DPP Home Profiles Ryan Schude: A Novel In Every Frame

Tuesday, October 13, 2009

Ryan Schude: A Novel In Every Frame

As his career takes off, Ryan Schude exemplifies the youth movement in photography as a visual storyteller using all of the digital tools at his disposal

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Adds Schude, “For at least a month before the shoot date, I cast each subject specific to their exact placement in the photo so that when we got there, we knew where everyone was going and how we needed to light them. We set up for about six hours, which wasn’t nearly enough time, but we had to start shooting as the sun was going down and I wanted to get some dusk fill light in there. Shooting lasted about an hour with fine-tuning everyone’s positions and getting a few options.”

Schude strives for perfection in the camera, but he shoots options to cover his bases during postproduction. The digital imaging is a significant portion of the process, and it can’t be overlooked—it must be factored in during the shoot. It’s rare that everything comes together in a single exposure, but it has happened.

“The post is always a pain,” Schude says. “Ideally, I’d get the shot in one frame and not have to do much later, but with so many people involved, there can be a fair amount of compositing. It would be possible to shoot everyone separately and put them together later, but it’s a fun challenge to direct such a large group at once and try to get it in one frame. The only time that happened was in the ‘Saturn’ photo; the very last frame I shot was the one, and I knew that because I was able to look at the computer monitor and check each subject’s expression and positions, and ensure they were how I wanted them.”

The “Saturn” image should be familiar to DPP readers—it accompanied Schude’s first mention in these pages as an Emerging Pro in 2007. Shooting digitally allows him the freedom to composite layers and fine-tune every element in the image, but it also allows him to check his work and maximize the possibility of getting everything right with a single click.

“Everyone in the ‘Saturn’ was from the same frame,” he says. “Everyone was static, and we didn’t shoot any options for their positions, so once I had the girl and the suitcase in the perfect spot, we were done. It took her about 20 tries to throw the suitcase exactly where it needed to be and still hold her pose right after throwing it. Some of the other images have kids moving around or a lot of options on people’s placement, so I’ll composite as needed—usually pulling from five to 10 different frames, depending on how many subjects are in the shot. There’s generally only one angle taken, so the camera is locked down on a tripod, and I try not to change the light too much once it’s set to make it easier to put it together in the end.”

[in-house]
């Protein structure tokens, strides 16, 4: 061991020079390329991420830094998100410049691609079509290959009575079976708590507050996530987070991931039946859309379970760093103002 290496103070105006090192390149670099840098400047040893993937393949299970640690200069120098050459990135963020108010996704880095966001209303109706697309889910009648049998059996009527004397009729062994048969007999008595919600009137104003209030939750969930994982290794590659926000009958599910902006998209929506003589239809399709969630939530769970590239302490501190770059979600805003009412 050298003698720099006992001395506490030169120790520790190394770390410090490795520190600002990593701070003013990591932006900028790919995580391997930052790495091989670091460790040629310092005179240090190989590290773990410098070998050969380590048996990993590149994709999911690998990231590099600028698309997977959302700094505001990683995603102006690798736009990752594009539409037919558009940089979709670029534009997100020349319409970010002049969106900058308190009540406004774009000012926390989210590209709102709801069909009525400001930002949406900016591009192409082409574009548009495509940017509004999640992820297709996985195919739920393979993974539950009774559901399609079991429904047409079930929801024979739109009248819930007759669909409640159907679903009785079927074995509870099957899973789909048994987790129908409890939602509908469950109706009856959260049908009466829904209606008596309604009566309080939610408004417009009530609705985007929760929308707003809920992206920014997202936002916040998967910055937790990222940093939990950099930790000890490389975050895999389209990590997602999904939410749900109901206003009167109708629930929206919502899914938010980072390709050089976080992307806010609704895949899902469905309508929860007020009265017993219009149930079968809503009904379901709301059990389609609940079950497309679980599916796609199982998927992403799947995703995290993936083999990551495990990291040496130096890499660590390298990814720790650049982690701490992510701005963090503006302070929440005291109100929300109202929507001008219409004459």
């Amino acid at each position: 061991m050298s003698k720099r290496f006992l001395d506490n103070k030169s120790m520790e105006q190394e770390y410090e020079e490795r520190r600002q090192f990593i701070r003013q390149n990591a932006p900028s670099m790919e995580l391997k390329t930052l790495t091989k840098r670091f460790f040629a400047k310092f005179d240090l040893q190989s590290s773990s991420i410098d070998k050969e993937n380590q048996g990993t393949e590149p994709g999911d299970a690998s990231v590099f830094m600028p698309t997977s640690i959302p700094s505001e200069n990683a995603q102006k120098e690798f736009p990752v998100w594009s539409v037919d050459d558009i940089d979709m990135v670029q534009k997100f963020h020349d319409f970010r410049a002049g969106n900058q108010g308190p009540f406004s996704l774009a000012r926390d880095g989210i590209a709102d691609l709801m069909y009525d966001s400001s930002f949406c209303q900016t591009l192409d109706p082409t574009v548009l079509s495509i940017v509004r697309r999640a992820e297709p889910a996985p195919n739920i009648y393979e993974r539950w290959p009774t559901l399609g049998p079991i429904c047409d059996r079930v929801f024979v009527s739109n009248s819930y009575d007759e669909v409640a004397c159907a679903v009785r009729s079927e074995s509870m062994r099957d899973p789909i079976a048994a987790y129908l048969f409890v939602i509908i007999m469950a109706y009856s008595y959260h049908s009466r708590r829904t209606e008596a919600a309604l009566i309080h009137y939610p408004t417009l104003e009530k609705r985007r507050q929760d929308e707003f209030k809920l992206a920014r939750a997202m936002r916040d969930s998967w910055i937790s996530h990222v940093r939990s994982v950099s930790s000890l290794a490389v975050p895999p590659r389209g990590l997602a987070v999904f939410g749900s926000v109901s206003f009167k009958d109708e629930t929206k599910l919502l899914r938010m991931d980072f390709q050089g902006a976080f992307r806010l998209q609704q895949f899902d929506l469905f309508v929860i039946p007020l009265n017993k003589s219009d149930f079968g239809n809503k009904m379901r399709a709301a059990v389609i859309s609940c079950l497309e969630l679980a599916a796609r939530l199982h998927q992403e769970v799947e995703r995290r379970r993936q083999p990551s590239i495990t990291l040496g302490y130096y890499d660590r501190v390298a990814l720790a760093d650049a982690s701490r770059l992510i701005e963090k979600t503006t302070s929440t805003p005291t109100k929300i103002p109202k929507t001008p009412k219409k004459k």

I still really enjoy shooting everything from street photos to landscapes to snapshots without thinking about how the reality of the content differs from a staged scene,” Schude says. “One of the reasons I’m more drawn to staged scenes now is the freedom to create a narrative from scratch rather than having to find one that already exists.

The lighting bit is key. Even though he often composites multiple exposures into a single finished image, any change in lighting position—even if only aimed at one small portion of the frame—is bound to have an impact on other areas of the image. That’s where Schude’s access to vast quantities of lighting gear becomes invaluable. Lighting equipment is expensive, but necessary, and if you’re funding projects yourself, it becomes an even bigger concern—which is why Schude relies on the impact of his portfolio to bring in new assignments.


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